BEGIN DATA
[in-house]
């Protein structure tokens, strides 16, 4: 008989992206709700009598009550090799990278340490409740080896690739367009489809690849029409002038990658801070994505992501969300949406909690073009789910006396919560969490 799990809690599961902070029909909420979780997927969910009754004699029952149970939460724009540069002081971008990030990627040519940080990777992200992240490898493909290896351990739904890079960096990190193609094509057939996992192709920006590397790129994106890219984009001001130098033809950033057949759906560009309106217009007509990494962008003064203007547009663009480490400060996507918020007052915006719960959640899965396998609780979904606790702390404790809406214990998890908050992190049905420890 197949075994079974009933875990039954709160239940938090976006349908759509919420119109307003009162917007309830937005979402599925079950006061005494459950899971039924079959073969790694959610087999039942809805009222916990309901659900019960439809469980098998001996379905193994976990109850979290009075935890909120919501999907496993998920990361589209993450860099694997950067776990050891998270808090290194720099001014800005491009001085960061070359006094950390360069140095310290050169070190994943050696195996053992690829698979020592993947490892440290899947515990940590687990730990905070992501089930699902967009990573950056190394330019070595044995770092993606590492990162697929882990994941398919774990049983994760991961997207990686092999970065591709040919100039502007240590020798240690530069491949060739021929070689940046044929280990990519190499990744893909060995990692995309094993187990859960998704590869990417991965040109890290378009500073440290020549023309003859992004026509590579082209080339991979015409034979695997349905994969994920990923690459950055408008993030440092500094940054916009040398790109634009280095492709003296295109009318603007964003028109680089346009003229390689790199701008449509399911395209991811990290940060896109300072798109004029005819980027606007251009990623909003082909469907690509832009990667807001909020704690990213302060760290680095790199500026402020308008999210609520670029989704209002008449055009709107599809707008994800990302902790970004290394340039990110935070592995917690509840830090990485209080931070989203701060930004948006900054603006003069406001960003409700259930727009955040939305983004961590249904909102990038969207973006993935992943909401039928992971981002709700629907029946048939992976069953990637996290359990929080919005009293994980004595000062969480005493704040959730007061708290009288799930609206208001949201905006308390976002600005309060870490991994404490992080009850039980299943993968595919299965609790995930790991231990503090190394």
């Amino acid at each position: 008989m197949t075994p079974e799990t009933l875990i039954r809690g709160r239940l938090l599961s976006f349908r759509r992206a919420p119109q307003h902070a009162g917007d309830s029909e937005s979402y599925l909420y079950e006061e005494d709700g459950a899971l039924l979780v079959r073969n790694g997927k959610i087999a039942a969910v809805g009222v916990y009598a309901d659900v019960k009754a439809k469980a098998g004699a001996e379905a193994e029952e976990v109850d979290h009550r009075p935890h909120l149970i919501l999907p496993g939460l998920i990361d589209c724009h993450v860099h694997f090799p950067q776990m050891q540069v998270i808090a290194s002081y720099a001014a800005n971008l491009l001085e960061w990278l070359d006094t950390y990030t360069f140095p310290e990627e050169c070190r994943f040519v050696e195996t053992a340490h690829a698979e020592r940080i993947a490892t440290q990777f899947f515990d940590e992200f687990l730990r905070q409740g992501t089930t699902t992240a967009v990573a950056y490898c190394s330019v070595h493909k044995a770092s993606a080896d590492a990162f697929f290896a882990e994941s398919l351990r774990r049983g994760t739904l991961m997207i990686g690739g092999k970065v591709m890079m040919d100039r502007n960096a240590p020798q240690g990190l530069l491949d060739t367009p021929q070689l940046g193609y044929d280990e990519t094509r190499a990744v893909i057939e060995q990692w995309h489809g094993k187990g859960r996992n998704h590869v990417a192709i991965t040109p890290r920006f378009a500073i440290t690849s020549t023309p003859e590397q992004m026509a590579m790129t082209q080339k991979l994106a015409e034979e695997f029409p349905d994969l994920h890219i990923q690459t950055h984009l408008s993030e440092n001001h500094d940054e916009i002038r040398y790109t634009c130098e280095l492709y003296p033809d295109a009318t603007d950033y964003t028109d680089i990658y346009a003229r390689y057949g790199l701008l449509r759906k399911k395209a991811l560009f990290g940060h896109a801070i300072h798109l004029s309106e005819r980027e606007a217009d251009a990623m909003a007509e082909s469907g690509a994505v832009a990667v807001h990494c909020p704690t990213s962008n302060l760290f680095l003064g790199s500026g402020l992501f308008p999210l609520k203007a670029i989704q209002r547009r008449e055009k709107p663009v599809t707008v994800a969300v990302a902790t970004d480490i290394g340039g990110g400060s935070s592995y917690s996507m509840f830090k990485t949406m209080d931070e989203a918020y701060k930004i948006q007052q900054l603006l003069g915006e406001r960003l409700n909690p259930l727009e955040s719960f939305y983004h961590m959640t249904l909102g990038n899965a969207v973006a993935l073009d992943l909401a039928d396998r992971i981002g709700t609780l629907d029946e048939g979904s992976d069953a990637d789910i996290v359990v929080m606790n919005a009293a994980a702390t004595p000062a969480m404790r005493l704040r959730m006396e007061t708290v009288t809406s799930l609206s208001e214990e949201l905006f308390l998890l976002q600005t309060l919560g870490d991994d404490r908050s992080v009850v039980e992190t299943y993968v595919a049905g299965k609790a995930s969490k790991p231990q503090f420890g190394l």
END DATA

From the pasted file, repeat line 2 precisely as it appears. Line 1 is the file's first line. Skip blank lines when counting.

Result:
């Protein structure tokens, strides 16, 4: 008989992206709700009598009550090799990278340490409740080896690739367009489809690849029409002038990658801070994505992501969300949406909690073009789910006396919560969490 799990809690599961902070029909909420979780997927969910009754004699029952149970939460724009540069002081971008990030990627040519940080990777992200992240490898493909290896351990739904890079960096990190193609094509057939996992192709920006590397790129994106890219984009001001130098033809950033057949759906560009309106217009007509990494962008003064203007547009663009480490400060996507918020007052915006719960959640899965396998609780979904606790702390404790809406214990998890908050992190049905420890 197949075994079974009933875990039954709160239940938090976006349908759509919420119109307003009162917007309830937005979402599925079950006061005494459950899971039924079959073969790694959610087999039942809805009222916990309901659900019960439809469980098998001996379905193994976990109850979290009075935890909120919501999907496993998920990361589209993450860099694997950067776990050891998270808090290194720099001014800005491009001085960061070359006094950390360069140095310290050169070190994943050696195996053992690829698979020592993947490892440290899947515990940590687990730990905070992501089930699902967009990573950056190394330019070595044995770092993606590492990162697929882990994941398919774990049983994760991961997207990686092999970065591709040919100039502007240590020798240690530069491949060739021929070689940046044929280990990519190499990744893909060995990692995309094993187990859960998704590869990417991965040109890290378009500073440290020549023309003859992004026509590579082209080339991979015409034979695997349905994969994920990923690459950055408008993030440092500094940054916009040398790109634009280095492709003296295109009318603007964003028109680089346009003229390689790199701008449509399911395209991811990290940060896109300072798109004029005819980027606007251009990623909003082909469907690509832009990667807001909020704690990213302060760290680095790199500026402020308008999210609520670029989704209002008449055009709107599809707008994800990302902790970004290394340039990110935070592995917690509840830090990485209080931070989203701060930004948006900054603006003069406001960003409700259930727009955040939305983004961590249904909102990038969207973006993935992943909401039928992971981002709700629907029946048939992976069953990637996290359990929080919005009293994980004595000062969480005493704040959730007061708290009288799930609206208001949201905006308390976002600005309060870490991994404490992080009850039980299943993968595919299965609790995930790991231990503090190394």